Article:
PUERTO VALLARTA, Mexico, May 10 (Reuters) - Keepers at a Mexican zoo are bottle-feeding round the clock after four big cats gave birth to nine cubs in two months, among them a rare white tiger.
Three 20-day-old Bengal tiger cubs, including the white female named Brisa, romp around a grassy enclosure while two lion cubs, a baby jaguar and three other tiger cubs frolic and chew each other's ears in a nearby wooden pen.
The arrival of six Bengals, three each from different parents, is rare and Brisa is a coup for the endangered white Bengal tiger which often fails to survive in the wild for its lack of camouflage.
The owners of family-run Zoologico de Vallarta, set deep inside virgin jungle in the Pacific coast state of Jalisco, say there is no big secret behind the rash of births -- just a propitious natural environment and lots of hands-on care.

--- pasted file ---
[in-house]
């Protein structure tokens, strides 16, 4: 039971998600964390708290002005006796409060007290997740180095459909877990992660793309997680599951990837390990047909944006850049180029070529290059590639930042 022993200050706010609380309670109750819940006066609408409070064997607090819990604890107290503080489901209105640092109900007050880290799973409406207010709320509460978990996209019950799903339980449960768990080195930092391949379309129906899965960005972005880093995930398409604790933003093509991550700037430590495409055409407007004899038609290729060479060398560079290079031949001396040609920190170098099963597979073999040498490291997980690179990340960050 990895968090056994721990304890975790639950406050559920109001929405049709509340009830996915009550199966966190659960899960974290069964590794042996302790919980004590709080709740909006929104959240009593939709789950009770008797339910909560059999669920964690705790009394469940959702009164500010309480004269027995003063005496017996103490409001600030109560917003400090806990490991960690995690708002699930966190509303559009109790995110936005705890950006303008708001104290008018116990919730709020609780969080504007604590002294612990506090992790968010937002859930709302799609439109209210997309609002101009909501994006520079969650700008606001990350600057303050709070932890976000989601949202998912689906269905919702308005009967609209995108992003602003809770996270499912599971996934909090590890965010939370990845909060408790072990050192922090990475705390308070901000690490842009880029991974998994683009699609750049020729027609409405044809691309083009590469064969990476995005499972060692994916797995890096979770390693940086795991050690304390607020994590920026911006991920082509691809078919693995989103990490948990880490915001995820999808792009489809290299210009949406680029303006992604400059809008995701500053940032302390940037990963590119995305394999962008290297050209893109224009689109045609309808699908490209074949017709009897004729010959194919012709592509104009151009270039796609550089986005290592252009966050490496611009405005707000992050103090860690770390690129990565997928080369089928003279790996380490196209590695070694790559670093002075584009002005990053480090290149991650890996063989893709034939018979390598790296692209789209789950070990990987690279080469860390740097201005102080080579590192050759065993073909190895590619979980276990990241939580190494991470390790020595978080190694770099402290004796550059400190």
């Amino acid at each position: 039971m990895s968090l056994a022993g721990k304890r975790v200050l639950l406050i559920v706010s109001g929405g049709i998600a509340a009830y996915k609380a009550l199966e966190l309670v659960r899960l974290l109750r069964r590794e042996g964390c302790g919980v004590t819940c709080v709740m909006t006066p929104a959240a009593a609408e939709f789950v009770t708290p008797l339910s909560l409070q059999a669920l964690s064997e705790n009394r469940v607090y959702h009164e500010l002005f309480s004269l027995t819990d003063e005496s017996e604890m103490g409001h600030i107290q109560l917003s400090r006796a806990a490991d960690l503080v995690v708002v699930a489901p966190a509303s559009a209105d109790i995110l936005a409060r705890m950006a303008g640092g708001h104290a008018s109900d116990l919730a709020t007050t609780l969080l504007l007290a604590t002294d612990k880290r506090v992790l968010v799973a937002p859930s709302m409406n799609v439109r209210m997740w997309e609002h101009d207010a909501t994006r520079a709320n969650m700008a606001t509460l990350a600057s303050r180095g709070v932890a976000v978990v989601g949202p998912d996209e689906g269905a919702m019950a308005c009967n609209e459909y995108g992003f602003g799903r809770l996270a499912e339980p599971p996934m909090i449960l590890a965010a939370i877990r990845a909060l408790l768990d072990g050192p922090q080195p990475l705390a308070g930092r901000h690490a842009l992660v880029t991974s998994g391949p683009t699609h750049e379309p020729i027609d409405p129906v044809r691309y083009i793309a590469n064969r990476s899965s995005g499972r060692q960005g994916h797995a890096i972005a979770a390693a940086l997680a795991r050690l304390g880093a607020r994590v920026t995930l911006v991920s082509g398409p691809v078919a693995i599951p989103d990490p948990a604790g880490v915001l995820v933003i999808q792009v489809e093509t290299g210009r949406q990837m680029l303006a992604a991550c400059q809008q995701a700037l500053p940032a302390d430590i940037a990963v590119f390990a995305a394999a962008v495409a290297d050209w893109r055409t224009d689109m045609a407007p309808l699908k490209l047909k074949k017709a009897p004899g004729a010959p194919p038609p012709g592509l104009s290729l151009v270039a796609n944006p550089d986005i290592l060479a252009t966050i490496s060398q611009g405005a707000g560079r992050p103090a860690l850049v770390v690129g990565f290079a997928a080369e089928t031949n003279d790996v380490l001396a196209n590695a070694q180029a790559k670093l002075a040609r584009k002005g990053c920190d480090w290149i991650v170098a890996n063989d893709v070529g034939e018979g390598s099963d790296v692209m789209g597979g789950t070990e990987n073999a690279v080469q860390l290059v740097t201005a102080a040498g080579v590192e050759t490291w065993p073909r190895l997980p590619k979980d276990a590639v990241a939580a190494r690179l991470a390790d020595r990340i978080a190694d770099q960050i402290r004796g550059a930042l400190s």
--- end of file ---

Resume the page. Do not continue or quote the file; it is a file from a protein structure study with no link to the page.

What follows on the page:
"The zoo is magical. It's situated in such a precious area which is almost completely the animals' natural habitat, and that has a lot to do with why they procreate happily and naturally," said veterinarian Xochitl Nicteja, who is bottle-feeding the youngest cubs with milk every two hours.
"If you observe the animals they are very comfortable. You can see they enjoy their habitat, and the love and care we give them, so the rest of it is up to them."
The 350 animals at the 5-hectare (12-acre) zoo, set in 59 hectares of tropical forest filled with monkey shrieks and birdsong, range from hippos to flamingos. Many seem almost tame.
Visitors, many of them tourists from the nearby resort of Puerto Vallarta, can buy feed on their way in and get close to many of the animals.
"It's not often you get to scratch a lion's belly," said Canadian Mike Whitner, cuddling one of the cubs.
Behind him, an American woman squealed as a baby tiger clawed its way up her leg.
The Vallarta Zoo was opened in 2005 with a focus on breeding endangered Mexican species like jaguars and wolves.
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